Author(s) - Ali A.Ceretti G.Barbato L.Marchese G.D'Andrea F.Stanley B.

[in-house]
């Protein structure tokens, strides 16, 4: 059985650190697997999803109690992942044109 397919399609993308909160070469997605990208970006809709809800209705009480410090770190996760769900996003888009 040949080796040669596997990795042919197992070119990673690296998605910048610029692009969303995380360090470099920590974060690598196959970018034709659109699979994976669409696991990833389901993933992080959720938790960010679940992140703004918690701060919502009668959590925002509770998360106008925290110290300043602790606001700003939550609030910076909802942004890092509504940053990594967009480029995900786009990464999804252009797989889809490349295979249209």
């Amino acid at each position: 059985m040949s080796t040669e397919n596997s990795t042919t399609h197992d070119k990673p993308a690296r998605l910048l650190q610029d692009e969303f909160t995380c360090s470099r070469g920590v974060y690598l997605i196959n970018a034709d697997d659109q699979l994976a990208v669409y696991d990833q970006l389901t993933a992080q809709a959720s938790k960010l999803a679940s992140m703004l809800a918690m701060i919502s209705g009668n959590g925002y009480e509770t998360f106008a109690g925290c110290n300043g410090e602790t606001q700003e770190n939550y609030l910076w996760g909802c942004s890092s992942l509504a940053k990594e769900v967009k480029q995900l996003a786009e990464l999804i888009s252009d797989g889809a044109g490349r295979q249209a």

The attraction of adult Chironomus salinarius to incandescent 3-W lamps of 7 different colors used in CDC traps was studied on a small island in the lagoon of Venice, Italy. An ANOVA indicated that the lamp type was a highly significant (P < 0.01) factor associated with differences in light trap catch (28% of total variation), as well as catch per lux (18% of total variation). The white lamp attracted higher numbers of adults than the other 6 color lamps. Yellow was the second most preferred, and red was the least attractive. There was a strong linear relationship (r = 0.93) between the catch and light intensity, which suggested that intensity was the primary factor influencing catch. However, catch per unit brightness (lux) tended to be inversely proportional to the peak wavelength associated with the lamp color (e.g., the violet lamp had the highest catch/lux, and the red lamp had the lowest). The corresponding regression model, Catch = 49 + [(48,013/lambda) - 63] . L, in which the slope associated with light intensity in lux (L) is inversely proportional to the peak wavelength in nm (lambda) explained 97% of the variation among lamp catch means. Manipulating light intensity and color could be useful to divert adult C. salinarius populations from midge-affected areas for control purposes.